Greenpeace Africa and local communities denounce a decision by the Government of Cameroon to open up 68,385 hectares of pristine rainforest to logging. The fate of a 65,007 ha zone of Ebo, also threatened with logging, remains unclear and must also be spared from chainsaws.
The 14 July decree to log a zone about half the size of London blatantly ignores requests by local communities and international NGOs to honor a 2006 government decision to declare the area a national park. The move also flouts Cameroon’s international commitments, and makes a mockery of its endorsement on 20 July for the international Agreement on Conservation of Gorillas and their Habitats.
“Ebo forest is home to critically endangered primates whose death sentence may have been signed by Prime Minister Joseph Dion Ngute with the approval of the President’s office,” says Sylvie Djacbou, forest campaigner at Greenpeace Africa. “Greenpeace asks once again to cancel plans for industrial logging in Ebo forest and to designate it as a self-managed park instead,” added Djacbou.
“The majority of Banen people say no to this grave injustice,” says Banen Chief Victor Yetina of the association Munen Retour aux Sources. “Ebo forest represents above all the identity of the Banen people and the association of Banen people will use all legal means to make the government reverse its decision,” Chief Yetina added.
Information obtained by Greenpeace Africa last month suggests that the same firm that prospected Ebo last month may be the beneficiary of the new concession. The firm appears to be controlled by the same entrepreneurs associated with a new oil palm concession in the South Region, CAMVERT.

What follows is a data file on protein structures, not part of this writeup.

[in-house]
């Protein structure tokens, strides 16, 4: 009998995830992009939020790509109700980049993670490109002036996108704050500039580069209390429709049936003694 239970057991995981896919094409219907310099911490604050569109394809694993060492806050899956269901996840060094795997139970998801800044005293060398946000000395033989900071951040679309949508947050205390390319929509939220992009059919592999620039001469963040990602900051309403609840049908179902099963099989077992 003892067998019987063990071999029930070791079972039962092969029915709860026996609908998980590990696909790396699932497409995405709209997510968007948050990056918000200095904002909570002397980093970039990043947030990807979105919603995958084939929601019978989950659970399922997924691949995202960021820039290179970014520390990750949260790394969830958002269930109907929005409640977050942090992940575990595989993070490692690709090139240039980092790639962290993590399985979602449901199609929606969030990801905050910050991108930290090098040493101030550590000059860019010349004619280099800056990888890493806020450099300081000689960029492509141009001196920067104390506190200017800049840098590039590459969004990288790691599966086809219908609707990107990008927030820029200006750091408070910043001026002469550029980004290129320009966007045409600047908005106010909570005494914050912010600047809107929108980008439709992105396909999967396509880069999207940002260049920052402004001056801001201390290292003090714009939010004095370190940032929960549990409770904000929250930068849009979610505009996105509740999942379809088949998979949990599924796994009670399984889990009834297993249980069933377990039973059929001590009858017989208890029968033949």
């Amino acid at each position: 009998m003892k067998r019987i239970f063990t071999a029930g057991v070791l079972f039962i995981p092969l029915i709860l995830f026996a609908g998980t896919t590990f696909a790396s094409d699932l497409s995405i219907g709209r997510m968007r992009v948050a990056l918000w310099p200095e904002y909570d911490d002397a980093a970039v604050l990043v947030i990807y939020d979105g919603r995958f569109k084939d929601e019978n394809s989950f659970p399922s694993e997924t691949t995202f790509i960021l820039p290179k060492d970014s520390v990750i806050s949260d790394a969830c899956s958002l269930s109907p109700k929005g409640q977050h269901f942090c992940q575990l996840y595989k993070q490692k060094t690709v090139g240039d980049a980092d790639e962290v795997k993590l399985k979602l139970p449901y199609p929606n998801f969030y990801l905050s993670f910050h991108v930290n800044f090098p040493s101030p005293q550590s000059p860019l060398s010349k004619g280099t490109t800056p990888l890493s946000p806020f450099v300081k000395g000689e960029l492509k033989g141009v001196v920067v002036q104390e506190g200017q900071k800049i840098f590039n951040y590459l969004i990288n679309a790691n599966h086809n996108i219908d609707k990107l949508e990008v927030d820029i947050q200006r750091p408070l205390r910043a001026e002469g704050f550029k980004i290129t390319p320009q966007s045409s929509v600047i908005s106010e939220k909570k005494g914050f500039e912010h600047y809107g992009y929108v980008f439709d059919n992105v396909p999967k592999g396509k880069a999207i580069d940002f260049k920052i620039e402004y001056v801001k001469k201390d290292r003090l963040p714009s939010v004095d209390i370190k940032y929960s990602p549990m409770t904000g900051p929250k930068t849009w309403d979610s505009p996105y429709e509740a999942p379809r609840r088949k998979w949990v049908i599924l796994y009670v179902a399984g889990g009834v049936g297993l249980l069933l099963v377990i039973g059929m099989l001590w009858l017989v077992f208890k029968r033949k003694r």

“The Cameroon government again chooses short-term financial gains for selected elites over the long-term interests of local communities and the protection of the environment,” continues Djacbou. “This provocation runs roughshod over the rights of 40 communities, ruins a biodiversity hotspot and deepens the climate crisis.”
In recent months, more and more people became aware of Ebo forest. Last April, when the government announced its intention to open the forest to logging concession, Global Wildlife Conservation presented why it must be protected.
Biodiversity loss is a threat to humans as much as climate change. It’s incomprehensible that given the current COID-19 context, in which many links have been made between deforestation and animal borne diseases (zoonotic diseases), the Cameroon government still decided to open up Ebo forest for logging. Does the Cameroon government not care about the health of its population and the climate?
A massive biodiversity hotspot
Ebo forest in Cameroon is one of the intact forest ecosystems in the Gulf of Guinea, stretching over 2000km squares. It is a massive biodiversity hotspot, the home to a gorilla population, Nigeria-Cameroon chimpanzees, forest elephants, drills and the beautiful Preuss’s red colobus. Many of these are on the Red List of Endangered and Critically Endangered species of the IUCN (International Union for Conservation of Nature). Furthermore, Ebo forest is an important carbon sink, containing an estimated 35 million tonnes of carbon. Of equal importance, the forest is the source of livelihood for over 40 local communities – the Banen communities.
In 2006 a part of Ebo forest was proposed as a national park. For more than 14 years, the government has been dragging its feet with the process of converting Ebo forest into a national park. Surprisingly and sadly, in February the government decided to turn an area of nearly 150,000 hectares of pristine forest – roughly the size of London – into a logging concession. The notion that conservation and timber extraction can go hand-in-hand is unacceptable to Greenpeace Africa. Government officials can get extremely efficient and creative when it comes to enriching themselves. We should be equally sophisticated in defending ourselves and our planet.